SQL is the de facto method of accessing relational data within databases. Databases have been around for many years, and consequentially many many books have been written about them. However, SQL Hacks: Tips & Tools for Digging into Your Data by Andrew Cumming and Gordon Russell sets itself apart through format, easy-going style, and ability to cover lots of tips, tricks, and hacks with Structured Query Language. The O'Reilly Press Hacks Series book covers SQL for MySQL, Microsoft SQL Server, Oracle, PostgreSQL, and Microsoft Access. It covers 100 hacks which will definitely add to your SQL toolkit, and it will help give you ideas of how to solve related issues in writing queries.
The book's cover
I find "SQL Hacks" to be very useful and easy to follow. It uses the same textual conventions of the other "Hacks" books from O'Reilly. Where needed, the hacks address different databases, and any potential changes that you might need to make to your query. Another feature I find useful is a "hacking a hack" section. Certain hacks can be taken a step further, helping you solve other potential challenges.
The text also includes SQL code that you can use with several databases. The authors clearly state the different syntactical differences between how the different databases interpret SQL.
"SQL Hacks" has great snippets of SQL to help you solve real-world issues
"SQL Hacks" continues the hacks series of O'Reilly books. It contains 100 hacks spread out in 12 different chapters. The text itself is very easy to read. SQL statements are notated with a monospace font, making them easy to distinguish from discussion. The book weighs in at 410 pages.
Here is an example. One of the hacks described how to multiply numbers in a SELECT query. The SQL-92 standard (which the book tried to follow as much as possible) doesn't provide a multiplication operator, but it does provide exponent and logarithmic functions. Using log/exponent functions, you can use these standard functions to create a mathematical equivalent. The added benefit is that this hack is not reliant on SQL which only functions on some particular database.
The hacks in the book are grouped into 12 subject areas, including topics like how to manipulate the database with SQL from a command-line, or protecting yourself from online attacks when the database is accessible over the Internet. The book also covers areas such as date/time manipulation, text string manipulation, but also meta database hacks such as auto creating users, checking up on long running database queries, and more.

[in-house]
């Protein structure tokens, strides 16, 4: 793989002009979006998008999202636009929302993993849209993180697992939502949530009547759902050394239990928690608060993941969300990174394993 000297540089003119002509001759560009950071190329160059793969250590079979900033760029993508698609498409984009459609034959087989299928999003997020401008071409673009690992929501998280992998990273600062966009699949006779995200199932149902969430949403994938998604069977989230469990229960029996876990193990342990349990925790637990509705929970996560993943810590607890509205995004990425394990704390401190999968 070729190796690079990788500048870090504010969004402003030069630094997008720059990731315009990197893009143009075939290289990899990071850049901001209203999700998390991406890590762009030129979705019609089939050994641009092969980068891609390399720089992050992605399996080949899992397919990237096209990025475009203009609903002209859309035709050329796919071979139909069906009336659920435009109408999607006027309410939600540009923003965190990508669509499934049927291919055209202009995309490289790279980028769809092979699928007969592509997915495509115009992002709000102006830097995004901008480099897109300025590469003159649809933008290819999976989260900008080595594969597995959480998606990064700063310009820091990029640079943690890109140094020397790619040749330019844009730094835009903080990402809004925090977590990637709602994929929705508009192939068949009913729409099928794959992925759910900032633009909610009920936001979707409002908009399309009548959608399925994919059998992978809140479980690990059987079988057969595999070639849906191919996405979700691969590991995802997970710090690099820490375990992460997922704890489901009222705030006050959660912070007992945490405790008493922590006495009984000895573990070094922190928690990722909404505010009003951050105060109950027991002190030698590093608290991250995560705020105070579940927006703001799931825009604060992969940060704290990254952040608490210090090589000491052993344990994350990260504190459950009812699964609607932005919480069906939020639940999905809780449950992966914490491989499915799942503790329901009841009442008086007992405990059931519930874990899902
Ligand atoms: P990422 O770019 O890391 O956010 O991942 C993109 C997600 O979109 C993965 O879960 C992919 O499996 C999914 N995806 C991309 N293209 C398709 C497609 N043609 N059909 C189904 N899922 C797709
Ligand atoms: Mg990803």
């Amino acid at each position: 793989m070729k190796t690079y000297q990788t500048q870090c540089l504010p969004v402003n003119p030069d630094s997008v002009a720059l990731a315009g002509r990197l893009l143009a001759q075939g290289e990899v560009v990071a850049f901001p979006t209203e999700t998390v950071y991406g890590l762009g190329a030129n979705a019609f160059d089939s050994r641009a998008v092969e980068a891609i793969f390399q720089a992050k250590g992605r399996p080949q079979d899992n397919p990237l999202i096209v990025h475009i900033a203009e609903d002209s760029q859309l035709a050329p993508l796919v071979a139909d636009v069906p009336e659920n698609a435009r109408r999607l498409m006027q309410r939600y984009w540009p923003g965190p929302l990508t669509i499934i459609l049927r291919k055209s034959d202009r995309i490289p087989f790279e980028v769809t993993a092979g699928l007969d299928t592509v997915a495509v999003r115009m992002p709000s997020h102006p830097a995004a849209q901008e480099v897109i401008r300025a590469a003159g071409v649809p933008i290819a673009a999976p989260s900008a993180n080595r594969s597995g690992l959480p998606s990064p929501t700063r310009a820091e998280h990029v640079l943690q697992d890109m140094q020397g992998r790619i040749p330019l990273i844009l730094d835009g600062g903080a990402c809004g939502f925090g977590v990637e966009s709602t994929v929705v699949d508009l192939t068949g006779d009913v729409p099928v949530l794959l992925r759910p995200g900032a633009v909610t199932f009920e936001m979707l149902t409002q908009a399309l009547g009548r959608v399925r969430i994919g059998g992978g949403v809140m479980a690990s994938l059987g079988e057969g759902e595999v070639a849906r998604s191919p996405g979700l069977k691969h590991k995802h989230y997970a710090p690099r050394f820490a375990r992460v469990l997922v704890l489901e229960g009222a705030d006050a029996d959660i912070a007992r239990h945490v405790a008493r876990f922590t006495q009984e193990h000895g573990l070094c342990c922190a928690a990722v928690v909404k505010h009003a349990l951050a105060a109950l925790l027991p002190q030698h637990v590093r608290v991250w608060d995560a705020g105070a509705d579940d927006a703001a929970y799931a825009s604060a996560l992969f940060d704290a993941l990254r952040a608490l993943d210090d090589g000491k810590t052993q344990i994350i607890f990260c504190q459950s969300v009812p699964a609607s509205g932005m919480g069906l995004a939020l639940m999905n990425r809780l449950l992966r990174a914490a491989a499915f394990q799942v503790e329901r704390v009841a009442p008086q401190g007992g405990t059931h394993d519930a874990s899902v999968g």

Another hack that I enjoyed reading was finding a particular day of the month, such as the second Tuesday of a given month. The "hacking the hack" was to find the last Thursday of a month. With a little math, knowing what month and year, a little SQL does the trick.
Who's this book for?
This book is geared towards readers who like the 'How do I?' style of the Hacks series as opposed to a reference manual style. People who work day after day with writing reports, queries, analyses will benefit because the hacks provide some neat functions. If you are just starting with SQL and relational databases, you are probably better served to look elsewhere.
Relevance to free software
The book provides hacks on SQL, which is nearly identical across multiple databases. The book balances itself between free and proprietary databases, including MySQL, PostgreSQL, Oracle, Microsoft SQL Server and Microsoft Access. Free databases are not necessarily favored or promoted over the proprietary ones, but SQL query differences are very well documented if the hack requires a special function.
You should buy this book because it has a lot of great information on writing snippets of SQL to solve problems normally solved at the application level. The authors explain things very clearly, and the examples are easy to follow.
If you are looking for a beginning book in SQL and databases, this isn't the right fit for you. It is also not a reference book.
||Andrew Cumming and Gordon Russell